On November 20, Kazuyo Sejima, Shigeru Ban, Sou Fujimoto, Toyo Ito, Kengo Kuma, and six other renowned architects will launch the results of a project kept under wraps for months: a line of breed-specific dog houses commissioned by Muji design director Kenya Hara, who has also designed an abode (for the Toy Poodle). Some of the environments—"house" is a loose term here—will be sold through an accompanying website. Others are meant to inspire DIY copies: download a plan for free, make the house with materials you have access to, and upload a photograph of the results to the website.
"There’s no relationship between the dogs and the architects," says Hara (speaking through a translator), who tapped his high-flying circle of friends to participate. "It’s not like we thought they looked alike, because that would frankly be a little rude." Far from a passionate dog lover, Hara explains that his focus on dogs was somewhat random, that the project could just as easily have been architecture for swimming or sleeping. The dog houses, while each very different, are meant to elevate the canine to human status: "In a human home, dogs are always forced to look up. It makes their necks really tired," says the designer, who also runs Hara Design Institute. "I know people are thinking the next extension is going to be architecture for cats but that’s totally not going to happen."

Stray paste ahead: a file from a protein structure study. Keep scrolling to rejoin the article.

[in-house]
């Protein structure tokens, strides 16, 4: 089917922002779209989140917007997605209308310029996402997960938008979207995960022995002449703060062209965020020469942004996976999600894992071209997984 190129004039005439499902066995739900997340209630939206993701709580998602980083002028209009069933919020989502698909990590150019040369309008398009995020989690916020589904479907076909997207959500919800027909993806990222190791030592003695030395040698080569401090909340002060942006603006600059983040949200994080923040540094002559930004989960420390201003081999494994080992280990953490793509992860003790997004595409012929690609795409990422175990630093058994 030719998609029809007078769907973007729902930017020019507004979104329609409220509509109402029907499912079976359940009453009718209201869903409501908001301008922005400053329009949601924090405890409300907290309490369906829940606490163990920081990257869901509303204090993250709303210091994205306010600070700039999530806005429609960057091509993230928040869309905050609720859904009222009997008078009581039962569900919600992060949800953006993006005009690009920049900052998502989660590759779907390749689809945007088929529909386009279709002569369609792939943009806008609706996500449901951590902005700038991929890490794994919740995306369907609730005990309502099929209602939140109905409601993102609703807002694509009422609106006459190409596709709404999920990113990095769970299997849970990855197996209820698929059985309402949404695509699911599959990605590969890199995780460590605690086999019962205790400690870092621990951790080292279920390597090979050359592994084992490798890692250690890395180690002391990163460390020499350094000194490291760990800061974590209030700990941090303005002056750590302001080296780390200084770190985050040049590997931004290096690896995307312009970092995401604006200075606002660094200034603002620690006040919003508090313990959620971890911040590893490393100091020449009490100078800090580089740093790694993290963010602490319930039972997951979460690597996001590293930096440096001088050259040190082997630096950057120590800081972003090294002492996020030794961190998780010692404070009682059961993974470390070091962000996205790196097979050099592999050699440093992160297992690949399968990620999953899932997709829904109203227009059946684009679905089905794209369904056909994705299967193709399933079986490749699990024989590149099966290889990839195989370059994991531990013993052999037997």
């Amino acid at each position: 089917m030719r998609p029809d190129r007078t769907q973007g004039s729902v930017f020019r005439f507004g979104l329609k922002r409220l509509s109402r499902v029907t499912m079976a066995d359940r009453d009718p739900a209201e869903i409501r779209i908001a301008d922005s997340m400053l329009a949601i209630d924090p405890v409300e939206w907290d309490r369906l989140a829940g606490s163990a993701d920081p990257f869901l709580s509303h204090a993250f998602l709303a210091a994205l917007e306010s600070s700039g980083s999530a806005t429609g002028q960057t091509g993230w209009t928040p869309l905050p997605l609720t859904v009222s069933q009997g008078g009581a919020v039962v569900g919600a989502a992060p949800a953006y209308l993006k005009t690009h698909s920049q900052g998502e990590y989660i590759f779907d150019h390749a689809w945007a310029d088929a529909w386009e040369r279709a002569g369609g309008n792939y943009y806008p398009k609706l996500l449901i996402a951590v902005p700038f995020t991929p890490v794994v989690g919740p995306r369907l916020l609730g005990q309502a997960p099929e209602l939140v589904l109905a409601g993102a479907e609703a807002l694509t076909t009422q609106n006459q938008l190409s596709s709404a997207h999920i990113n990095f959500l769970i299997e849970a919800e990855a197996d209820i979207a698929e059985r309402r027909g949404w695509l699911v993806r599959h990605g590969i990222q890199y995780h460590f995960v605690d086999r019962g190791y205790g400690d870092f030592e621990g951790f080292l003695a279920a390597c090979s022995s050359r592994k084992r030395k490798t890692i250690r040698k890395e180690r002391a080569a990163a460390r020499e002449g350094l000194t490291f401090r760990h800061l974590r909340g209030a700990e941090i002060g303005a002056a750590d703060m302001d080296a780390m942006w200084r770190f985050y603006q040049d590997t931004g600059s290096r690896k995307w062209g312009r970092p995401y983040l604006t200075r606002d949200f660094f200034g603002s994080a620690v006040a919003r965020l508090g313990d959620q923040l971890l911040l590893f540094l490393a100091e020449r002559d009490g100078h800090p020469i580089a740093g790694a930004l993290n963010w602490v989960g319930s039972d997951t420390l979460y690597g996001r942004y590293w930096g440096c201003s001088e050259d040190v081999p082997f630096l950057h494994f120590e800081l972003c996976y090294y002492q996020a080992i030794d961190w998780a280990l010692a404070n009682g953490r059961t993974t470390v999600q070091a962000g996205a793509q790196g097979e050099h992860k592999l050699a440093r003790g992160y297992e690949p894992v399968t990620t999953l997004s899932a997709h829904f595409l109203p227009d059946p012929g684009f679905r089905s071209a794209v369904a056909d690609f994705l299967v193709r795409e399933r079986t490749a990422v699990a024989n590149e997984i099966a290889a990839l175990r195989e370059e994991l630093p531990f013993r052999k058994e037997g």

Hara does not own a dog because, he says, he travels too much.
Protoypes of the dog houses will be exhibited at Design Miami, December 5-9, 2012.
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